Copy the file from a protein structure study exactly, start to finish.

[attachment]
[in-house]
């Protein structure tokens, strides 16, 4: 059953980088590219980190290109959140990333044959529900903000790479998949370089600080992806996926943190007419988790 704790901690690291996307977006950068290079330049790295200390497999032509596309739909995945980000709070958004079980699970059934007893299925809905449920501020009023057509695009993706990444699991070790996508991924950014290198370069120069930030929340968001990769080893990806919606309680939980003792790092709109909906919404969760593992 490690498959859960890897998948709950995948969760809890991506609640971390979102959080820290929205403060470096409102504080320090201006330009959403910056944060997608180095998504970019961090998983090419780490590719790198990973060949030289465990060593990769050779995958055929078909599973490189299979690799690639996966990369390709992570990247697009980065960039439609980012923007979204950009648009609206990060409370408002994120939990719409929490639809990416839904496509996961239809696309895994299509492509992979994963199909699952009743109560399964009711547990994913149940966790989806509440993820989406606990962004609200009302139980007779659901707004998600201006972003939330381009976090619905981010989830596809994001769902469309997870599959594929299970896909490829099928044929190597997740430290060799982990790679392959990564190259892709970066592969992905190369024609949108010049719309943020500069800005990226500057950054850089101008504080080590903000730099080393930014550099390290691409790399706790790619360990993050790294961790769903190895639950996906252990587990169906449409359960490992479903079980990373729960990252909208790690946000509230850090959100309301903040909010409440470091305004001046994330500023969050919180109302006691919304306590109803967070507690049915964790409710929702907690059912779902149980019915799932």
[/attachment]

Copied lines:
[in-house]
């Protein structure tokens, strides 16, 4: 059953980088590219980190290109959140990333044959529900903000790479998949370089600080992806996926943190007419988790 704790901690690291996307977006950068290079330049790295200390497999032509596309739909995945980000709070958004079980699970059934007893299925809905449920501020009023057509695009993706990444699991070790996508991924950014290198370069120069930030929340968001990769080893990806919606309680939980003792790092709109909906919404969760593992 490690498959859960890897998948709950995948969760809890991506609640971390979102959080820290929205403060470096409102504080320090201006330009959403910056944060997608180095998504970019961090998983090419780490590719790198990973060949030289465990060593990769050779995958055929078909599973490189299979690799690639996966990369390709992570990247697009980065960039439609980012923007979204950009648009609206990060409370408002994120939990719409929490639809990416839904496509996961239809696309895994299509492509992979994963199909699952009743109560399964009711547990994913149940966790989806509440993820989406606990962004609200009302139980007779659901707004998600201006972003939330381009976090619905981010989830596809994001769902469309997870599959594929299970896909490829099928044929190597997740430290060799982990790679392959990564190259892709970066592969992905190369024609949108010049719309943020500069800005990226500057950054850089101008504080080590903000730099080393930014550099390290691409790399706790790619360990993050790294961790769903190895639950996906252990587990169906449409359960490992479903079980990373729960990252909208790690946000509230850090959100309301903040909010409440470091305004001046994330500023969050919180109302006691919304306590109803967070507690049915964790409710929702907690059912779902149980019915799932």